PVE Cluster using UNAS 810A

Nov 17, 2020
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@BigServerSmallStudio my new build 2020 using sas3 mobo with sas3 backplane

the board has lsi3008 and also intel x550 onboard, must use additional blower fan to cool it down.
View attachment 16433
what exact mobo is that?

Did you convert the SATA backpane to SAS, is that what you meant?

And do you still have all those PCI devices connected, which fans are installed where to cool such a beast? :D

I'm deciding between purchasing this 810A or the SilverStone CS381, so your help is super appreciated. I love how you documented your journey above, it's been incredibly helpful
 
Nov 17, 2020
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the mobo is X11SSH-CTF | Motherboards | Products | Super Micro Computer, Inc. with SAS3 controller

now it has a sas3 variant model (sff8643) already

View attachment 16434

Ihave sliverstone cs281 (2.5" version) which cooling sucks... I dont recommend siliverstone cs381
What specifically do you mean by cooling sucks? The STH review seemed to be okay for the CS280 where they tested 15k 2.5" drives at ~45C. Either way, the 2.5" chassis is likely not as relevant given I think the DS380 also had trouble cooling in its mITX chassis vs. the CS381 is now a larger mATX.

I'd imagine 5.4k 3.5" drives in a larger chassis would be well underneath that given the CS381 is 4*120mm fans and 15.8" wide / 8.9" tall vs. CS280 is 8.7" wide / 7" tall
 

Marsh

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May 12, 2013
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What specifically do you mean by cooling sucks?

I looked at the case couple years back, decide to pass ( amazon had a sale for $90 ).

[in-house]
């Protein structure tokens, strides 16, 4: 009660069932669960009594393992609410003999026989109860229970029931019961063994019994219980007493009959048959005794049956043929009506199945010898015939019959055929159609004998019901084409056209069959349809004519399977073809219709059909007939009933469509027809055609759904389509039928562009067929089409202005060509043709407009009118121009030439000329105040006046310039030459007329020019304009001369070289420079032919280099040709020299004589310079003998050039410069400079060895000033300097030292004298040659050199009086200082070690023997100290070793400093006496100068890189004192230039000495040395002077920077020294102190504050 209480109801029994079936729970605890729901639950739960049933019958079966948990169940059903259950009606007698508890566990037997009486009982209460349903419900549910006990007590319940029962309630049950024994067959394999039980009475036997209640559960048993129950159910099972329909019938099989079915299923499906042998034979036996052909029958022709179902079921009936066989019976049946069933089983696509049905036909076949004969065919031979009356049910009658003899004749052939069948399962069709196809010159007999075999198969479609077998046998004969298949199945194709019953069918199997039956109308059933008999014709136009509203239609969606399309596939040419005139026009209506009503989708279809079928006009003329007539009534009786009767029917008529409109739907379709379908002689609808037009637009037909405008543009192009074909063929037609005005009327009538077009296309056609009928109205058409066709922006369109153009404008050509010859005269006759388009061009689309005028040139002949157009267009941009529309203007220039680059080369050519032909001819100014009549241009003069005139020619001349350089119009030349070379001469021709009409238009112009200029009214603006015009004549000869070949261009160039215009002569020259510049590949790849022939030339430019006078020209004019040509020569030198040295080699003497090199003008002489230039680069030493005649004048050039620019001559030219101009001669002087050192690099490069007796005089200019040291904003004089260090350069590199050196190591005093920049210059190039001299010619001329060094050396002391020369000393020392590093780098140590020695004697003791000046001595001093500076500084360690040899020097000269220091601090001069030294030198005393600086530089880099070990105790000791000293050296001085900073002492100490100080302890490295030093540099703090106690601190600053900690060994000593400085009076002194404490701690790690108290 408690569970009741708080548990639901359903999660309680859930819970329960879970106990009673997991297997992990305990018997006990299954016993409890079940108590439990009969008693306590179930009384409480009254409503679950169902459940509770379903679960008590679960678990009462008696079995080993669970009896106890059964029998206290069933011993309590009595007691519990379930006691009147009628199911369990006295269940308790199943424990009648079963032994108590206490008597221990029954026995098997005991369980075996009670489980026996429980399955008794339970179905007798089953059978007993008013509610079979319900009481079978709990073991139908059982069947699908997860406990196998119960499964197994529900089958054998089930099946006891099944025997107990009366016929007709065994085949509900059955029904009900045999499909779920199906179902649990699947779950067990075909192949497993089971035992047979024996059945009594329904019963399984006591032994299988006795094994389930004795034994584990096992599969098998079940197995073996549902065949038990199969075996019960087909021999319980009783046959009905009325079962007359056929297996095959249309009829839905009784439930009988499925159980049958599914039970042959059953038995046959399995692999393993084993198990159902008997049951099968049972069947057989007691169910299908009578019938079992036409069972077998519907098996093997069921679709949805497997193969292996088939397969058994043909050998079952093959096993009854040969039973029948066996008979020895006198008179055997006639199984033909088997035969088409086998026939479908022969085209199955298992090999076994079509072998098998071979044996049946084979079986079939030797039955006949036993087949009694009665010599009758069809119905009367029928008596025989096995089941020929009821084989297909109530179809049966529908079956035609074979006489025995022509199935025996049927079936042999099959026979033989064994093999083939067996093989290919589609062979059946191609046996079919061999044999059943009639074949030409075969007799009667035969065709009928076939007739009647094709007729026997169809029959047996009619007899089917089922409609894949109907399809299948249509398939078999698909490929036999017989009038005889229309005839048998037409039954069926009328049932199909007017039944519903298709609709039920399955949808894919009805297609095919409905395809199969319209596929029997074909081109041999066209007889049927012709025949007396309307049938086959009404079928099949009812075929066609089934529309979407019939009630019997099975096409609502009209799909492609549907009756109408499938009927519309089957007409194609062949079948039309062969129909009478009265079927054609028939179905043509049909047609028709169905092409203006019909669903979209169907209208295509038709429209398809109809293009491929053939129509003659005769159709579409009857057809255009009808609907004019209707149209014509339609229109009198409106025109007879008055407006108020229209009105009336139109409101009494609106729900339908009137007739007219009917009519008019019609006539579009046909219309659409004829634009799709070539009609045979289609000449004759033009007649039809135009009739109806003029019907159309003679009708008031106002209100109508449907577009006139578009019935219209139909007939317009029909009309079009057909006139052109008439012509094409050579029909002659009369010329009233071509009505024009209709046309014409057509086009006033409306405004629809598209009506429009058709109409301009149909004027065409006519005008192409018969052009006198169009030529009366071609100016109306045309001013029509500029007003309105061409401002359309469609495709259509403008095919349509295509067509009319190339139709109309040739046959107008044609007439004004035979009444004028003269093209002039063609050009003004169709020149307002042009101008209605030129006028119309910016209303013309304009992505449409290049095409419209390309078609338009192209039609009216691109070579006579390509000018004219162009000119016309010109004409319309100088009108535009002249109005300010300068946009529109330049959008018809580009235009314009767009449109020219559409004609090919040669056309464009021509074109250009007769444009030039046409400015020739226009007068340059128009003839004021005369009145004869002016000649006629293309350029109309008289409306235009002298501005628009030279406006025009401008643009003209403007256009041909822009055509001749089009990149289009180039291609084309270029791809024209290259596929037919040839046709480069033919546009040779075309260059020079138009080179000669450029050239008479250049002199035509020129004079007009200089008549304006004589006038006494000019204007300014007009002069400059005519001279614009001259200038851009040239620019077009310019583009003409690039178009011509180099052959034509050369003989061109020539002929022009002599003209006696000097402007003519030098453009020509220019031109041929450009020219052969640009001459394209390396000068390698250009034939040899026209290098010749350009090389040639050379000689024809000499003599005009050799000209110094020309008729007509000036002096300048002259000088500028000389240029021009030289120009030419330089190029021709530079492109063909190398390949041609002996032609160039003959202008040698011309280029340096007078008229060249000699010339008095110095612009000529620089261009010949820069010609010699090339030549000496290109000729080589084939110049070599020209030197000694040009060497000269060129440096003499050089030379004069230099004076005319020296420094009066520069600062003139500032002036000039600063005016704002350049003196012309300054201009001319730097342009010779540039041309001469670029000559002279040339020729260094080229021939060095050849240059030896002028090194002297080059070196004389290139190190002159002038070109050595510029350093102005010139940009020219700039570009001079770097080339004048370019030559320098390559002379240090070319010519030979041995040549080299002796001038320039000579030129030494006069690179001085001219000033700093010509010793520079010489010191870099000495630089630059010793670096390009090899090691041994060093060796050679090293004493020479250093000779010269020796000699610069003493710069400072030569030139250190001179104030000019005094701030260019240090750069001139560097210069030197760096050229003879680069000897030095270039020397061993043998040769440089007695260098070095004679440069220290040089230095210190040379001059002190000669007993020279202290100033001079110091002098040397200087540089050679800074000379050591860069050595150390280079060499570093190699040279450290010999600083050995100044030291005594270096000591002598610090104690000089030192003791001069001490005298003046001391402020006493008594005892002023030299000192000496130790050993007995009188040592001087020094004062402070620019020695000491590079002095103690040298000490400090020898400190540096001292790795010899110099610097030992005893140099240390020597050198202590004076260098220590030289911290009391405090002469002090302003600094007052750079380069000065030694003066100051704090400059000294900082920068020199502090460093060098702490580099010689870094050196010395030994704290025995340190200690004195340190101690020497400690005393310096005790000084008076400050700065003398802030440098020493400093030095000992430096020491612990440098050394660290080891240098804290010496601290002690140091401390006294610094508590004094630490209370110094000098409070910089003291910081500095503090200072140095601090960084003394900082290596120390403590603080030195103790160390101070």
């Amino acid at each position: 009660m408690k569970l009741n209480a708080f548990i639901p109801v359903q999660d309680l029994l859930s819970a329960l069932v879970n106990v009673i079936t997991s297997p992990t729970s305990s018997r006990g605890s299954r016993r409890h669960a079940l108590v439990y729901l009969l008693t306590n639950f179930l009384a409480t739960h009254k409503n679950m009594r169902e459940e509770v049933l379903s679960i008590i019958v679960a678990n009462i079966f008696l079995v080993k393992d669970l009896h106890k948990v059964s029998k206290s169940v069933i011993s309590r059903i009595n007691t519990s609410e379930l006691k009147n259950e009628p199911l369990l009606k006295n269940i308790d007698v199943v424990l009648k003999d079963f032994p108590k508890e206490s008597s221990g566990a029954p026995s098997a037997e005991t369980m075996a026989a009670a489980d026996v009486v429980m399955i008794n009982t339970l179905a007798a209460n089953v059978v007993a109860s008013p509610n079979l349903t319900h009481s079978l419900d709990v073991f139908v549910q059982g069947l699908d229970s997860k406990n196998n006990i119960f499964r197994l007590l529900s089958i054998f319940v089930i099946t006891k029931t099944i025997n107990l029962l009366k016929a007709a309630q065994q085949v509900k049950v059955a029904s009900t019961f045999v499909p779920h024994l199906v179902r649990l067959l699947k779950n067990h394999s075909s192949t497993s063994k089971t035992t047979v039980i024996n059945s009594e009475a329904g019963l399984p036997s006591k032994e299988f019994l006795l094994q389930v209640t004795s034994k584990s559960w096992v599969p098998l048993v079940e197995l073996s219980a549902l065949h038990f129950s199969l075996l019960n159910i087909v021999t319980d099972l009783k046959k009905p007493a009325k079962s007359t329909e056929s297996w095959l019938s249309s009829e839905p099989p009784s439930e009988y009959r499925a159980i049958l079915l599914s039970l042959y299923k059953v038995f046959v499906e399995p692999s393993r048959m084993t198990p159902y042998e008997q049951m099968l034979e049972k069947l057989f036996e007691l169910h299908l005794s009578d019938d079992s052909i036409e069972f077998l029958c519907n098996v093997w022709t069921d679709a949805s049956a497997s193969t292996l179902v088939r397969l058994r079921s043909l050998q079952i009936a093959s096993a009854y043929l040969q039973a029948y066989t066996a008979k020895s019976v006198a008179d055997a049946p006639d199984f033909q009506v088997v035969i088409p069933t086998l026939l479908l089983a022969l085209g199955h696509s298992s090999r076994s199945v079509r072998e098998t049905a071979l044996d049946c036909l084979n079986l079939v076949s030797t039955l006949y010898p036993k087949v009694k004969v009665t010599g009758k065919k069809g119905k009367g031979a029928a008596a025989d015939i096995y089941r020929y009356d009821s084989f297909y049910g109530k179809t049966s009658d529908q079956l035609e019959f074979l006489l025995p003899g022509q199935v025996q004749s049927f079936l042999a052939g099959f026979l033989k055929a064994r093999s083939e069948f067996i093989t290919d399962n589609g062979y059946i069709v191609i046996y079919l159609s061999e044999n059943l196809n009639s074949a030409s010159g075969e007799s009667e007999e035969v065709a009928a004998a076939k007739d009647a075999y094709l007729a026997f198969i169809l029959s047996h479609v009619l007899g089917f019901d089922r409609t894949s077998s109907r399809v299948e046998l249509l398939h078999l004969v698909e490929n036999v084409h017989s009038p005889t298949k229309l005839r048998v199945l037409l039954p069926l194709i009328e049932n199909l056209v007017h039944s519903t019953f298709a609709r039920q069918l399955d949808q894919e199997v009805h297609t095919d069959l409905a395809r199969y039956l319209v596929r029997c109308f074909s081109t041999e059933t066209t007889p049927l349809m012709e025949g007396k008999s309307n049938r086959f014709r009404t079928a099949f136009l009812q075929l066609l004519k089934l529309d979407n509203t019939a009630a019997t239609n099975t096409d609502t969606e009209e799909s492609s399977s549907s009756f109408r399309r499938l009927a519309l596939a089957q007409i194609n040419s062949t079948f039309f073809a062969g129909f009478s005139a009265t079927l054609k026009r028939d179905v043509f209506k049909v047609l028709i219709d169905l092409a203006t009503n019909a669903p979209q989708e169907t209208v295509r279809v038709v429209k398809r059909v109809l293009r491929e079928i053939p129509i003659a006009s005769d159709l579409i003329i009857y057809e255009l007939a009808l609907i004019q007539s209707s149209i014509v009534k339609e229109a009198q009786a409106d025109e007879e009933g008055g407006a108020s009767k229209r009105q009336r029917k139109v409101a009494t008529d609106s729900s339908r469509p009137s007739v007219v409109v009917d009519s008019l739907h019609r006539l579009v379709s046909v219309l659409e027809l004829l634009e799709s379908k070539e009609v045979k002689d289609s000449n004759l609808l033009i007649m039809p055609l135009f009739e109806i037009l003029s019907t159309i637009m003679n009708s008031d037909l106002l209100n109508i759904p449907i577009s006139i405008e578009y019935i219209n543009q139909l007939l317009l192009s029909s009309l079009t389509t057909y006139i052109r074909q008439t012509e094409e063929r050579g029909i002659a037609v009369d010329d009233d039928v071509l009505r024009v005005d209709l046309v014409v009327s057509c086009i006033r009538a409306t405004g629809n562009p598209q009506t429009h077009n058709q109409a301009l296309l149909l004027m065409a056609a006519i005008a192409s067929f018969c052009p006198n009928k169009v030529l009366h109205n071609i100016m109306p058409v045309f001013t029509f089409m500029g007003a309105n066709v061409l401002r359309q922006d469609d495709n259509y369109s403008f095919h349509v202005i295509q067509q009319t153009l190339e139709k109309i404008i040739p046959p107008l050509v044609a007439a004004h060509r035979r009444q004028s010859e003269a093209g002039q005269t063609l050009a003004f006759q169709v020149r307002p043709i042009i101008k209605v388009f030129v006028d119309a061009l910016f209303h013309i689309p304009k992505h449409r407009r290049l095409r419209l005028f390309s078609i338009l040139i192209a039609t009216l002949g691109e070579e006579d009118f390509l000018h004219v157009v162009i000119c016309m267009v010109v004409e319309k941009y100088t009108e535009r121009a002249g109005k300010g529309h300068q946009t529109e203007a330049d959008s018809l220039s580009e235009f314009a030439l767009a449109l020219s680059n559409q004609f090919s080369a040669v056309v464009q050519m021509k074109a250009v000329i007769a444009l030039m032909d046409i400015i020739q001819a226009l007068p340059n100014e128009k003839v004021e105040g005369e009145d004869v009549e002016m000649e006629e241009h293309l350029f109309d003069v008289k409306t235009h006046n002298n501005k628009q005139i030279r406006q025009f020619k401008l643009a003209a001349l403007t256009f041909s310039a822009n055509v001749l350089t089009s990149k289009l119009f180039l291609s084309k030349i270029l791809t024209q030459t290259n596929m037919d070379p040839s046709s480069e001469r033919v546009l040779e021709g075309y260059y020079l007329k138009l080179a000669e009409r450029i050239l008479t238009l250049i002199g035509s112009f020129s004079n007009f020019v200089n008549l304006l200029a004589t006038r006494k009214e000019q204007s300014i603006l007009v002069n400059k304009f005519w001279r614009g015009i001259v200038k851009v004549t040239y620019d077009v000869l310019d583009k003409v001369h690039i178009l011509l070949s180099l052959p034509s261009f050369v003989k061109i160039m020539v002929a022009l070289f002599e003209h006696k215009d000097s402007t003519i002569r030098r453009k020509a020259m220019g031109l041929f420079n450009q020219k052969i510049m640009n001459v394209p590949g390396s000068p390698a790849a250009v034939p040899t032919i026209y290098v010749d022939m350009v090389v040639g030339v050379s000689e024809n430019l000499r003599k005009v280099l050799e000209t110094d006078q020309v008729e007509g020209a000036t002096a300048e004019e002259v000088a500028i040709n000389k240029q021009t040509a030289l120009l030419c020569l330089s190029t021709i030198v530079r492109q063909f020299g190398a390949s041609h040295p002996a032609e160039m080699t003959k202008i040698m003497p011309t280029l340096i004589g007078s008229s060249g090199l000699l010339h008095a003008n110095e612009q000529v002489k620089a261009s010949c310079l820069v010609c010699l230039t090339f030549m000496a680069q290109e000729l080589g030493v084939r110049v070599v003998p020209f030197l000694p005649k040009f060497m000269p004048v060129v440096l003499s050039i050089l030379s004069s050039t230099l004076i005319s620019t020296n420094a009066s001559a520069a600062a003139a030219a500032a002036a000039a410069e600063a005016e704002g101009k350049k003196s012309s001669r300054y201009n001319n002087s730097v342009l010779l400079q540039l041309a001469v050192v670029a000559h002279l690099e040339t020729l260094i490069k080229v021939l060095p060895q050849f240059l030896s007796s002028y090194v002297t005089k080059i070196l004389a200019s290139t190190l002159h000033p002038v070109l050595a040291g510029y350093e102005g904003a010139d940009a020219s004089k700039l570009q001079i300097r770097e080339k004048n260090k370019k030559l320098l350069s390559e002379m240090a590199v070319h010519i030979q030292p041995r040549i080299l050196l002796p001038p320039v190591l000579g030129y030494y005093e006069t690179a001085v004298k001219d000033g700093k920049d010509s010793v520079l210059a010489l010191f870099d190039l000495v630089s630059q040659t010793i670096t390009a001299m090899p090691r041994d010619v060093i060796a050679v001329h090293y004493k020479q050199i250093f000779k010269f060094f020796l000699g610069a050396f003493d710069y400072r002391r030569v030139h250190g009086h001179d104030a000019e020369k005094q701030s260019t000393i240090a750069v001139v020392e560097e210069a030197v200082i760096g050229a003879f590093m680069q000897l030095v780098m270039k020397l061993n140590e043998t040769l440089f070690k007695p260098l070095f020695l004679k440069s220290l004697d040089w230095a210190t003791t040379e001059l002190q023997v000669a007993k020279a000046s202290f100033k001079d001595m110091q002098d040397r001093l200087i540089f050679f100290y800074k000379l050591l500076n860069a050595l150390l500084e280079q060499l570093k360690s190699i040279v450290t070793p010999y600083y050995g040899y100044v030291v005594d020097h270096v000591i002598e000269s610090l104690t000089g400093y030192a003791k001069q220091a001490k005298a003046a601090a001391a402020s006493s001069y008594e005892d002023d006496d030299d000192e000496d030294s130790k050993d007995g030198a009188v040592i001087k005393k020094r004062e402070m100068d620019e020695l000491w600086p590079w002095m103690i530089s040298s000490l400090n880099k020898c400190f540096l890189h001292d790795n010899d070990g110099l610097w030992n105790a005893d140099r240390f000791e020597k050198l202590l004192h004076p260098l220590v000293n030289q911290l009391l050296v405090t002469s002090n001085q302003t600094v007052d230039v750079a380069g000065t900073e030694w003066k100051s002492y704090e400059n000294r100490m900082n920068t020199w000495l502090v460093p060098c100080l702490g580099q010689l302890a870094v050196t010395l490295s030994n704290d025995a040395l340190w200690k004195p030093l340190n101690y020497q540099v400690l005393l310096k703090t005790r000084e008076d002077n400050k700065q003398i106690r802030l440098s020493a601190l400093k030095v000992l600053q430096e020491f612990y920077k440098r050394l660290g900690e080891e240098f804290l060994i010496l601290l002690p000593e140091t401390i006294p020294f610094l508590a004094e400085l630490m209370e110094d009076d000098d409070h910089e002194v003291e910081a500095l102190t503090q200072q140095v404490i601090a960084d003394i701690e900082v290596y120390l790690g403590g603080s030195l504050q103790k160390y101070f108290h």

The issue as I recall is that there is hardly any air flow across the drives bays.
The fan is located in the bottom half of the case, not cooling the drive bays.
 
Nov 17, 2020
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I looked at the case couple years back, decide to pass ( amazon had a sale for $90 ).
The issue as I recall is that there is hardly any air flow across the drives bays.
The fan is located in the bottom half of the case, not cooling the drive bays.
Makes sense, there looks to be almost zero cooling on those 2.5" HDDs with a massive PSU immediately behind the drive cages in the CS280. I would think the CS381 is actually substantially better cooling solution that the U-NAS 810A, CS280 or DS380
 

EluRex

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Apr 28, 2015
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I looked at the case couple years back, decide to pass ( amazon had a sale for $90 ).
The issue as I recall is that there is hardly any air flow across the drives bays.
The fan is located in the bottom half of the case, not cooling the drive bays.
This is all silverstone case issue, its the back plane for hdd/sdd blocks all air flow.... I have to open and clean my cs280 on regular basis (like every 3 month)

It seems to me that cs381 backplane has improved

1606282004401.png

this is 810a SAS3 backplane
IMG_20201125_132738.jpg
 
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PigLover